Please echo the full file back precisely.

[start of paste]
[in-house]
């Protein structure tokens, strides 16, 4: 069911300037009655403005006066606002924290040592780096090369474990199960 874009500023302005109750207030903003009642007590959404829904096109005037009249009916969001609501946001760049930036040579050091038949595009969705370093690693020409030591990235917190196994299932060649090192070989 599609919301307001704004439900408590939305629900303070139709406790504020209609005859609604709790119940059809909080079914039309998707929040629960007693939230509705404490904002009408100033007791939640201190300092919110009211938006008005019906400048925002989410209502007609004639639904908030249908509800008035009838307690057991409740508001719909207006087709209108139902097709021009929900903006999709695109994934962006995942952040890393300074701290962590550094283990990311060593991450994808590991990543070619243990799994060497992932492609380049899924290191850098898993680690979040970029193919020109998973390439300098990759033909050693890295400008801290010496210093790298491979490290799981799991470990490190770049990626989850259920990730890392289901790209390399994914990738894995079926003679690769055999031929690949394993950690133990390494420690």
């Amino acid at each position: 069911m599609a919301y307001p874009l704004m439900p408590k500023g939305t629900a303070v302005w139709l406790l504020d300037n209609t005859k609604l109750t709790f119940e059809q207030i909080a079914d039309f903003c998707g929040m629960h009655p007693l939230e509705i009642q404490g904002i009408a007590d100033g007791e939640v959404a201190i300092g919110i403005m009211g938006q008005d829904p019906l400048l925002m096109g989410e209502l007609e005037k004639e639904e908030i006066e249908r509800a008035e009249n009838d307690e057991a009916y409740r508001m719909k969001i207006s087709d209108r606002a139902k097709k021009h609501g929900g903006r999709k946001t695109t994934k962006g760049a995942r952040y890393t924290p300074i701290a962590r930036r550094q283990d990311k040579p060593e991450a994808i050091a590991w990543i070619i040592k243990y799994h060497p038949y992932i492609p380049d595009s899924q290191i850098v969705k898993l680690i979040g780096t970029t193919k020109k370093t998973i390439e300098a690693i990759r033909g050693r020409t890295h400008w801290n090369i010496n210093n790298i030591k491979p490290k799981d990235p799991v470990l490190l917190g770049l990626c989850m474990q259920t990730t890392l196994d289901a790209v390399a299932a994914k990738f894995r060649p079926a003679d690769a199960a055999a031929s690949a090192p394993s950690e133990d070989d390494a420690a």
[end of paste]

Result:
[in-house]
């Protein structure tokens, strides 16, 4: 069911300037009655403005006066606002924290040592780096090369474990199960 874009500023302005109750207030903003009642007590959404829904096109005037009249009916969001609501946001760049930036040579050091038949595009969705370093690693020409030591990235917190196994299932060649090192070989 599609919301307001704004439900408590939305629900303070139709406790504020209609005859609604709790119940059809909080079914039309998707929040629960007693939230509705404490904002009408100033007791939640201190300092919110009211938006008005019906400048925002989410209502007609004639639904908030249908509800008035009838307690057991409740508001719909207006087709209108139902097709021009929900903006999709695109994934962006995942952040890393300074701290962590550094283990990311060593991450994808590991990543070619243990799994060497992932492609380049899924290191850098898993680690979040970029193919020109998973390439300098990759033909050693890295400008801290010496210093790298491979490290799981799991470990490190770049990626989850259920990730890392289901790209390399994914990738894995079926003679690769055999031929690949394993950690133990390494420690």
């Amino acid at each position: 069911m599609a919301y307001p874009l704004m439900p408590k500023g939305t629900a303070v302005w139709l406790l504020d300037n209609t005859k609604l109750t709790f119940e059809q207030i909080a079914d039309f903003c998707g929040m629960h009655p007693l939230e509705i009642q404490g904002i009408a007590d100033g007791e939640v959404a201190i300092g919110i403005m009211g938006q008005d829904p019906l400048l925002m096109g989410e209502l007609e005037k004639e639904e908030i006066e249908r509800a008035e009249n009838d307690e057991a009916y409740r508001m719909k969001i207006s087709d209108r606002a139902k097709k021009h609501g929900g903006r999709k946001t695109t994934k962006g760049a995942r952040y890393t924290p300074i701290a962590r930036r550094q283990d990311k040579p060593e991450a994808i050091a590991w990543i070619i040592k243990y799994h060497p038949y992932i492609p380049d595009s899924q290191i850098v969705k898993l680690i979040g780096t970029t193919k020109k370093t998973i390439e300098a690693i990759r033909g050693r020409t890295h400008w801290n090369i010496n210093n790298i030591k491979p490290k799981d990235p799991v470990l490190l917190g770049l990626c989850m474990q259920t990730t890392l196994d289901a790209v390399a299932a994914k990738f894995r060649p079926a003679d690769a199960a055999a031929s690949a090192p394993s950690e133990d070989d390494a420690a």